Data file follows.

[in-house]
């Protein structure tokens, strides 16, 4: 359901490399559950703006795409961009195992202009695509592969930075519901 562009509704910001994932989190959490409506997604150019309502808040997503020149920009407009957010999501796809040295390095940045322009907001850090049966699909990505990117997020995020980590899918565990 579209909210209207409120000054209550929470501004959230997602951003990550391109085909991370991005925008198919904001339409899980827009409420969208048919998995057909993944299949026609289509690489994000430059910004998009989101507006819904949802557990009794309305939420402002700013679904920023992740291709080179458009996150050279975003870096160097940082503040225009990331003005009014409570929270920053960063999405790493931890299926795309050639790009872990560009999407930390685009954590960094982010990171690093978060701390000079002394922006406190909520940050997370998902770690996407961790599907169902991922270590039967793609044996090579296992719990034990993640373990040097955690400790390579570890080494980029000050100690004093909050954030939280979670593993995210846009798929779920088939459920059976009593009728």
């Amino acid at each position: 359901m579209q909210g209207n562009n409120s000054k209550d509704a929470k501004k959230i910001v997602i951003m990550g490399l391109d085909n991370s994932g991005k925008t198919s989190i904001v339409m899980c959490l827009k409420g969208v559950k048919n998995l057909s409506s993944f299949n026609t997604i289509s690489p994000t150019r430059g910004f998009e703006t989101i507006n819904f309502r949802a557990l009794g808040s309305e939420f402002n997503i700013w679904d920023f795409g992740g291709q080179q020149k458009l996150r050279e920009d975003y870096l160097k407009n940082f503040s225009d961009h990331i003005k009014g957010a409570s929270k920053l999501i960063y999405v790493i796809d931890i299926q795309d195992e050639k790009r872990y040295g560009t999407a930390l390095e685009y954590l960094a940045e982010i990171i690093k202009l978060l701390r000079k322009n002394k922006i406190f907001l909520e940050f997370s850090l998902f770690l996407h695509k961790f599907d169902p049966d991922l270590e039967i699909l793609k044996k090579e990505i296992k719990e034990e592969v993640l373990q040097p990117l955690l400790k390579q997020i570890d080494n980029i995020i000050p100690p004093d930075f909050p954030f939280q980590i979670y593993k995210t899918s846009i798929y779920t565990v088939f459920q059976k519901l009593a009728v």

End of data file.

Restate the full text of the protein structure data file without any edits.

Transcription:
[in-house]
């Protein structure tokens, strides 16, 4: 359901490399559950703006795409961009195992202009695509592969930075519901 562009509704910001994932989190959490409506997604150019309502808040997503020149920009407009957010999501796809040295390095940045322009907001850090049966699909990505990117997020995020980590899918565990 579209909210209207409120000054209550929470501004959230997602951003990550391109085909991370991005925008198919904001339409899980827009409420969208048919998995057909993944299949026609289509690489994000430059910004998009989101507006819904949802557990009794309305939420402002700013679904920023992740291709080179458009996150050279975003870096160097940082503040225009990331003005009014409570929270920053960063999405790493931890299926795309050639790009872990560009999407930390685009954590960094982010990171690093978060701390000079002394922006406190909520940050997370998902770690996407961790599907169902991922270590039967793609044996090579296992719990034990993640373990040097955690400790390579570890080494980029000050100690004093909050954030939280979670593993995210846009798929779920088939459920059976009593009728």
């Amino acid at each position: 359901m579209q909210g209207n562009n409120s000054k209550d509704a929470k501004k959230i910001v997602i951003m990550g490399l391109d085909n991370s994932g991005k925008t198919s989190i904001v339409m899980c959490l827009k409420g969208v559950k048919n998995l057909s409506s993944f299949n026609t997604i289509s690489p994000t150019r430059g910004f998009e703006t989101i507006n819904f309502r949802a557990l009794g808040s309305e939420f402002n997503i700013w679904d920023f795409g992740g291709q080179q020149k458009l996150r050279e920009d975003y870096l160097k407009n940082f503040s225009d961009h990331i003005k009014g957010a409570s929270k920053l999501i960063y999405v790493i796809d931890i299926q795309d195992e050639k790009r872990y040295g560009t999407a930390l390095e685009y954590l960094a940045e982010i990171i690093k202009l978060l701390r000079k322009n002394k922006i406190f907001l909520e940050f997370s850090l998902f770690l996407h695509k961790f599907d169902p049966d991922l270590e039967i699909l793609k044996k090579e990505i296992k719990e034990e592969v993640l373990q040097p990117l955690l400790k390579q997020i570890d080494n980029i995020i000050p100690p004093d930075f909050p954030f939280q980590i979670y593993k995210t899918s846009i798929y779920t565990v088939f459920q059976k519901l009593a009728v």